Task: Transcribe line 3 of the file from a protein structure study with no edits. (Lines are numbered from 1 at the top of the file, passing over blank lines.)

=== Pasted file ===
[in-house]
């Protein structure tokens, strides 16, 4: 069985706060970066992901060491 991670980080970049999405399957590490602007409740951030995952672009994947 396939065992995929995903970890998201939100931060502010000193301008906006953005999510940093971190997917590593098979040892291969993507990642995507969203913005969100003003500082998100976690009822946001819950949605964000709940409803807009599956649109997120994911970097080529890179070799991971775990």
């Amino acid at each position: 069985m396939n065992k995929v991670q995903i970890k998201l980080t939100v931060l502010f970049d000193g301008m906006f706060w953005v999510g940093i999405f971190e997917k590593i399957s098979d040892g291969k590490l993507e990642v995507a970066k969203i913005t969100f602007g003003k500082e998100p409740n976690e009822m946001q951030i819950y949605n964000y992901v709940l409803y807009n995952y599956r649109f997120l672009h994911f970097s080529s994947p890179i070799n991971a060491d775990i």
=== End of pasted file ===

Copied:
């Amino acid at each position: 069985m396939n065992k995929v991670q995903i970890k998201l980080t939100v931060l502010f970049d000193g301008m906006f706060w953005v999510g940093i999405f971190e997917k590593i399957s098979d040892g291969k590490l993507e990642v995507a970066k969203i913005t969100f602007g003003k500082e998100p409740n976690e009822m946001q951030i819950y949605n964000y992901v709940l409803y807009n995952y599956r649109f997120l672009h994911f970097s080529s994947p890179i070799n991971a060491d775990i």